How to prepare for an autumn canoeing or packrafting trip
Low temperatures, possible rain, less daylight do not encourage this type of activity – rafting in autumn may seem unattractive, but only seemingly! After all, autumn is a very photogenic season, and on top of that, the rivers get empty and quiet then, so we have a better chance of observing animals. Frequent rainfall causes rivers to become deeper and sections that were partially dry in the summer become navigable again. Insects, which can be a real nuisance in warmer seasons, especially in wetlands, also do not annoy in autumn. Therefore, autumn on the water can be beautiful. Here’s a guide that advises how to prepare for adventures on the water at this time of year.
Before packing for a rafting trip, it is a good idea to determine the route and the times of sunrise and sunset at the chosen location. To do this, all you need to do on your location-enabled smartphone is to search Google for “sunrise” or “sunset”. Staying after dark on a river you do not know poses a serious danger – especially in autumnm when temperatures drop rapidly after dark. Of course, night rafting can be very attractive, but only if we plan it in full consciousness and on a well-known section of the river. Nevertheless, regardless of the time of day, an essential piece of equipment is a headlamp. The flashlight you have in your phone can be treated only as an emergency light. It is difficult to move with such a light source in a kayak or packraft, plus we deplete the energy in a device that should serve us mainly for communication.
It is best to prepare a list of items for rafting, which you will modify depending on your needs. The list will be helpful not only in gathering the appropriate equipment, but also directly for packing. When making it, take into account the various possible scenarios of the rafting trip being prepared. It is worth looking at weather forecasts for the planned area and time. Rainfall or a strong contrary wind can change the situation on the river and significantly extend the time of our rafting trip.
On such a list we also include clothing. The basic principle of rafting clothing should be comfort and convenience. Clothing should not restrict our movements while paddling. The optimal solution here is thermal clothing worn on the bottom and things made of waterproof material on top. It should also be taken into account that while our legs are in some part hidden inside the equipment we are paddling with, our body is exposed to external factors such as wind or rain. In such a situation, the optimal solution will be a combination of a short-sleeved thermal shirt with a long-sleeved thermal shirt and a waterproof jacket with a looser cut, which will not restrict movement, but at the same time will wick sweat to the outside. If the temperature drops, it is a good idea to have an extra fleece sweatshirt or other warming layer on hand (e.g. A thin and light jacket with synthetic insulation, which does not absorb moisture and dries quickly). Avoid cotton and down items, which easily absorb moisture and take a long time to dry.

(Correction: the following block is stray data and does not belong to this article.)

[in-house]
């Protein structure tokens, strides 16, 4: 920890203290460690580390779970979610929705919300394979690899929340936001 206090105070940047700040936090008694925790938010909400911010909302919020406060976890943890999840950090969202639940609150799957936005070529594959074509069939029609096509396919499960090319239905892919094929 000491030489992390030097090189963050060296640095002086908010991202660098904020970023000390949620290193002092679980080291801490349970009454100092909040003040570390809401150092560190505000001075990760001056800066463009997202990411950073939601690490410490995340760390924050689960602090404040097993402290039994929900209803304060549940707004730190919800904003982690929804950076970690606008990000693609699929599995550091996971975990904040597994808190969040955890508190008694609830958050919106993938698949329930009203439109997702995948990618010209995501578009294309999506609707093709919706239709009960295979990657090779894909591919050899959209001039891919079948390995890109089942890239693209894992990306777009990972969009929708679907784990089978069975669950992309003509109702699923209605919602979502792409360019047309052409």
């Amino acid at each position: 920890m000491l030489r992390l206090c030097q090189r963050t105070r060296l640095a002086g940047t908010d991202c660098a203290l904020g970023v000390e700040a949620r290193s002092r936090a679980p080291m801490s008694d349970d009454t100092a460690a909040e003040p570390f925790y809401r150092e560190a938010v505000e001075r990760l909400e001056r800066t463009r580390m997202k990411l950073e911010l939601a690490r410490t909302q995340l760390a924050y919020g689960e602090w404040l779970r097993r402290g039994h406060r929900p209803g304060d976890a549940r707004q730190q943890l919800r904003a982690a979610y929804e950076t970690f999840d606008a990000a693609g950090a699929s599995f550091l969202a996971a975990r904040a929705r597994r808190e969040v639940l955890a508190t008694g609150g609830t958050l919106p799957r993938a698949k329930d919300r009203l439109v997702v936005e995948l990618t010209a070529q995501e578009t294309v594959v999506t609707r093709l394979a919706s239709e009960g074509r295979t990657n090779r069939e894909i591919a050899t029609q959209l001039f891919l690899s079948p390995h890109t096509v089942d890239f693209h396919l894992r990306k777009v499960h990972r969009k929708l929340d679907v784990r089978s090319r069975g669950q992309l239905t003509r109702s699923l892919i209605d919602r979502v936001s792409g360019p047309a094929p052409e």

Packrafting in autumn (photo. Robert Bogusz)
As for foot protection, the best solution is to wear 2 or 3 mm thick neoprene socks and ankle boots of the same material on a hard sole. You can also use trekking boots, into which we can put heaters in the lower temperatures, which activate after contact with the air. As a general rule, avoid rubber boots, which pull downward when they fall off. Since we are mainly working with our upper body during the rafting trip, our legs and feet are prone to hypothermia.
Head protection is a must. Fleece hats work well on rafting trips. The hat should protect the forehead and ears and at the same time should be neither too tight nor too loose. On routes fraught with obstacles such as fallen trees and low-hanging branches above the water, it is worth having a spare cap – in case you lose the first one.